Take the 2-minute tour ×
Stack Overflow is a question and answer site for professional and enthusiast programmers. It's 100% free, no registration required.

I was looking at some libraries with dumpbin and I noticed that all the 64-bit versions were linked to KERNEL32. Is there no KERNEL64 on 64-bit Windows? If not, why?

All my operating systems are 32-bit so I can't just look. A google search brings up nothing worthwhile so I suspect that there is no KERNEL64 but I'm still curious as to why this is.

EDIT: I found this later which is pretty useful. MSDN guide to x64

share|improve this question
    
This is a far fetch but it could be related to that the Windows API is still the same. The kernel is still definitely 64-bit. –  Cecil Has a Name Sep 1 '09 at 21:35

2 Answers 2

up vote 6 down vote accepted

It's always called kernel32.dll, even on 64-bit windows. This is for the same compatibility reasons that system32 contains 64-bit binaries, while syswow64 contains 32-bit binaries.

share|improve this answer
3  
What compatibility reasons? –  Martin Ba Nov 10 '10 at 11:44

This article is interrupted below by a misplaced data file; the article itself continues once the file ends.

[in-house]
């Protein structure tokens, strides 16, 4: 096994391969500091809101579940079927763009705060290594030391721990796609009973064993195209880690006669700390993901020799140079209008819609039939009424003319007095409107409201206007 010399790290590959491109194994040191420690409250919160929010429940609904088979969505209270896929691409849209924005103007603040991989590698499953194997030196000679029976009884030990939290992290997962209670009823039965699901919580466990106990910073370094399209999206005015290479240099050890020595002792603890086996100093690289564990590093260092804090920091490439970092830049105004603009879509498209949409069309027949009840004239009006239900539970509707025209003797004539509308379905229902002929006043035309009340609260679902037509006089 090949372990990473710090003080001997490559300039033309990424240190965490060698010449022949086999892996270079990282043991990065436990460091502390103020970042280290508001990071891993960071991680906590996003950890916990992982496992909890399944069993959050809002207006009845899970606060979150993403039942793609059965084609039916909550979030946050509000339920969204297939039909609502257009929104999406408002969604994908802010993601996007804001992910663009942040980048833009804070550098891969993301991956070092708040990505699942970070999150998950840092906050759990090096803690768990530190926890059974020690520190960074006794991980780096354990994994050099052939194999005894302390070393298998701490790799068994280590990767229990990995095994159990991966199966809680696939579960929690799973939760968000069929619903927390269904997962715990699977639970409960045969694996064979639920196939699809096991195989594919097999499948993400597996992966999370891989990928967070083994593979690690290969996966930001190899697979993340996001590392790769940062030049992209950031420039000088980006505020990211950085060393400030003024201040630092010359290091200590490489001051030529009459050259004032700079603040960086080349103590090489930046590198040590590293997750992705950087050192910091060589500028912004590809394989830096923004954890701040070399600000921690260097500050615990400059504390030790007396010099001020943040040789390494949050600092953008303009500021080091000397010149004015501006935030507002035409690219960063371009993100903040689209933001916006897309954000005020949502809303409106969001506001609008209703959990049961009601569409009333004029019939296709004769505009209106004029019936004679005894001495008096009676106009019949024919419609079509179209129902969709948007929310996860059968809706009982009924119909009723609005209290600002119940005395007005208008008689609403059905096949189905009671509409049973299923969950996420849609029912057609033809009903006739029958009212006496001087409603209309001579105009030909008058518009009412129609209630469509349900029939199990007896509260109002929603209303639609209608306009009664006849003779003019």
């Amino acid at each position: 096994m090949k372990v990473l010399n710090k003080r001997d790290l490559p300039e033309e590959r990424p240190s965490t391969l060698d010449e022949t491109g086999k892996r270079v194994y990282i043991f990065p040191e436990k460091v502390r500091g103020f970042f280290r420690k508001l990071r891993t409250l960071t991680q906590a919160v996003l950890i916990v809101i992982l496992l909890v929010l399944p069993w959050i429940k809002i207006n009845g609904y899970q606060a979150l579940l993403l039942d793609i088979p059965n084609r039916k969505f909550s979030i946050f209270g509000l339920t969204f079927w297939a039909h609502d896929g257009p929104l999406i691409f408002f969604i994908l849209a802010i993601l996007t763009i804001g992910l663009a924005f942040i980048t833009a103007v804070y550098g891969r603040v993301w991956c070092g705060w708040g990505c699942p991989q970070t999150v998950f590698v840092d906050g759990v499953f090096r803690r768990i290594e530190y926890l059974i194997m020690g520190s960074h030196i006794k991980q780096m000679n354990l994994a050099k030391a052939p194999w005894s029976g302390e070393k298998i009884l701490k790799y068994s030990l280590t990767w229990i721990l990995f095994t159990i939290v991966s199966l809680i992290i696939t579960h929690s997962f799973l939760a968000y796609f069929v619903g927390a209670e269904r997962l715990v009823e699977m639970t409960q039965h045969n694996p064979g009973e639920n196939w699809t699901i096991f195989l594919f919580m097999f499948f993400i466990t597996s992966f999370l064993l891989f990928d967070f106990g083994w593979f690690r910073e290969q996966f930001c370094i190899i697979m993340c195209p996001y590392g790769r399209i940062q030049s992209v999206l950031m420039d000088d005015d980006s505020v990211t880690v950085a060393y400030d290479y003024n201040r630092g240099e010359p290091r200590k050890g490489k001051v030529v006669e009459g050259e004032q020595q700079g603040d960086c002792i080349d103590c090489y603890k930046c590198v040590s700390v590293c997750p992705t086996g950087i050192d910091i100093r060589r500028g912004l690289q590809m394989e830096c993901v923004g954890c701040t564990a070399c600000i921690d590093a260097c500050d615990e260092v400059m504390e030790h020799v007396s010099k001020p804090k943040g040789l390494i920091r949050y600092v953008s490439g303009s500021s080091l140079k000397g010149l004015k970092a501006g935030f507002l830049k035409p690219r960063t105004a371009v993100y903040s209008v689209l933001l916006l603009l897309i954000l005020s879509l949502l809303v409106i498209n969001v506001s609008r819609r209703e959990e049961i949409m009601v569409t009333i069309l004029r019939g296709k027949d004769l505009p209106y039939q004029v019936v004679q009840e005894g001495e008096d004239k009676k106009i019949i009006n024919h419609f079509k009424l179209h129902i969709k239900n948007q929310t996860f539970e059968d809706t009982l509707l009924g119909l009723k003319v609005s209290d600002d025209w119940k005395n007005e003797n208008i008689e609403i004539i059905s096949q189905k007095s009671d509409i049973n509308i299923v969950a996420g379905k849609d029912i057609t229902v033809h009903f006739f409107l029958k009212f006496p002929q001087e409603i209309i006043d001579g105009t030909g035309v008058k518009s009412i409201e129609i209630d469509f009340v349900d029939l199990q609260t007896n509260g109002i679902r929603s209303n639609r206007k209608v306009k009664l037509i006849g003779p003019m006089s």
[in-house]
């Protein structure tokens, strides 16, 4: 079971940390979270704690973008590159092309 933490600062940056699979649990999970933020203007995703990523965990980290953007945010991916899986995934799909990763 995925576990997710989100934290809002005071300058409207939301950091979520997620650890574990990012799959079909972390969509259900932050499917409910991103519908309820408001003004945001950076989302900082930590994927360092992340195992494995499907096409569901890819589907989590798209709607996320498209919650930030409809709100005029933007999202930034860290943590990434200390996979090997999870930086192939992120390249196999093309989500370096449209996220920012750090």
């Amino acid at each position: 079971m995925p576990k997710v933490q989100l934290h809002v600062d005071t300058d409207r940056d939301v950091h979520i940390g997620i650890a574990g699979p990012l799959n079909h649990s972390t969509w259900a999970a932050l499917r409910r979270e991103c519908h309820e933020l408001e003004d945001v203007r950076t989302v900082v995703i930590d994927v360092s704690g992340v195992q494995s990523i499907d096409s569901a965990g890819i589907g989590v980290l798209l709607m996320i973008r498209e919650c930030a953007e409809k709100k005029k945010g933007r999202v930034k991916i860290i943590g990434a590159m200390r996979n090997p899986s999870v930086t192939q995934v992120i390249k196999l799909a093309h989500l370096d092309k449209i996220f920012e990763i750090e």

@Martin Here's a great answer: stackoverflow.com/questions/949959/… –  Ben Straub Nov 17 '10 at 19:29

On the 64-bit versions of Windows one of the "kernel32.dll"s contains 64-bit code but is still called kernel32.dll. This is at least misleading

Hope the following links will give the solution for this

http://www.howzatt.demon.co.uk/articles/DebuggingInWin64.html

http://www.viva64.com/en/l/0002/

http://blogs.msdn.com/b/aaron_margosis/archive/2012/12/10/using-ntfs-junctions-to-fix-application-compatibility-issues-on-64-bit-editions-of-windows.aspx

64-bit Windows provides such an environment "out of the box" and supports 32-bit applications using the 'Windows on Windows 64' subsystem, abbreviated to WOW64, which runs in user mode and maps the 32-bit calls to the operating system kernel into an equivalent 64-bit call. This is normally almost invisible to the calling program.Windows provides a set of 64-bit DLLs in %windir%\system32 and an equivalent set of 32-bit DLLs in %windir%\syswow64. In fact the bulk of the binary images in this directory are identical to the same files in the system32 directory on a 32-bit Windows installation. (It seems to me an unfortunate naming issue that the 64-bit DLLs live in system32 and the 32-bit ones live in syswow64, but there it is)

share|improve this answer

Your Answer

 
discard

By posting your answer, you agree to the privacy policy and terms of service.

Not the answer you're looking for? Browse other questions tagged or ask your own question.